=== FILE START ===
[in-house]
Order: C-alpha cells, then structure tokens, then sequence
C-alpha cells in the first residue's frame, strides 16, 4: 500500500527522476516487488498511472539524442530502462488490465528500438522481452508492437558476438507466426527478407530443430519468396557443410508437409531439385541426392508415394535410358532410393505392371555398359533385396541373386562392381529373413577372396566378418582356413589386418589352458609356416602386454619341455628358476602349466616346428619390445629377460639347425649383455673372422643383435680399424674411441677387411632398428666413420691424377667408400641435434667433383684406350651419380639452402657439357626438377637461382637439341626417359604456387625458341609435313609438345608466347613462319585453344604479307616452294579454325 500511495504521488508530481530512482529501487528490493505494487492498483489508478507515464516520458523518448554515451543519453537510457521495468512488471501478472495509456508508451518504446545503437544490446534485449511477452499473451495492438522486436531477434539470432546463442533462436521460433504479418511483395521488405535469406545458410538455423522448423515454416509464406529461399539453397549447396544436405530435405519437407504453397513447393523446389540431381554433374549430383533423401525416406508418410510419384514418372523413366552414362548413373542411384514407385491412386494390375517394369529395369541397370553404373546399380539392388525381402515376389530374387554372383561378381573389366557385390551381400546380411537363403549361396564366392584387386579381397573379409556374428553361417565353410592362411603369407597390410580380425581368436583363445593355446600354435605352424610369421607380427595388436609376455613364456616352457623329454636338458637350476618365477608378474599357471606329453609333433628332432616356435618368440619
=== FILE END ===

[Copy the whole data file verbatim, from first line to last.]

[in-house]
Order: C-alpha cells, then structure tokens, then sequence
C-alpha cells in the first residue's frame, strides 16, 4: 500500500527522476516487488498511472539524442530502462488490465528500438522481452508492437558476438507466426527478407530443430519468396557443410508437409531439385541426392508415394535410358532410393505392371555398359533385396541373386562392381529373413577372396566378418582356413589386418589352458609356416602386454619341455628358476602349466616346428619390445629377460639347425649383455673372422643383435680399424674411441677387411632398428666413420691424377667408400641435434667433383684406350651419380639452402657439357626438377637461382637439341626417359604456387625458341609435313609438345608466347613462319585453344604479307616452294579454325 500511495504521488508530481530512482529501487528490493505494487492498483489508478507515464516520458523518448554515451543519453537510457521495468512488471501478472495509456508508451518504446545503437544490446534485449511477452499473451495492438522486436531477434539470432546463442533462436521460433504479418511483395521488405535469406545458410538455423522448423515454416509464406529461399539453397549447396544436405530435405519437407504453397513447393523446389540431381554433374549430383533423401525416406508418410510419384514418372523413366552414362548413373542411384514407385491412386494390375517394369529395369541397370553404373546399380539392388525381402515376389530374387554372383561378381573389366557385390551381400546380411537363403549361396564366392584387386579381397573379409556374428553361417565353410592362411603369407597390410580380425581368436583363445593355446600354435605352424610369421607380427595388436609376455613364456616352457623329454636338458637350476618365477608378474599357471606329453609333433628332432616356435618368440619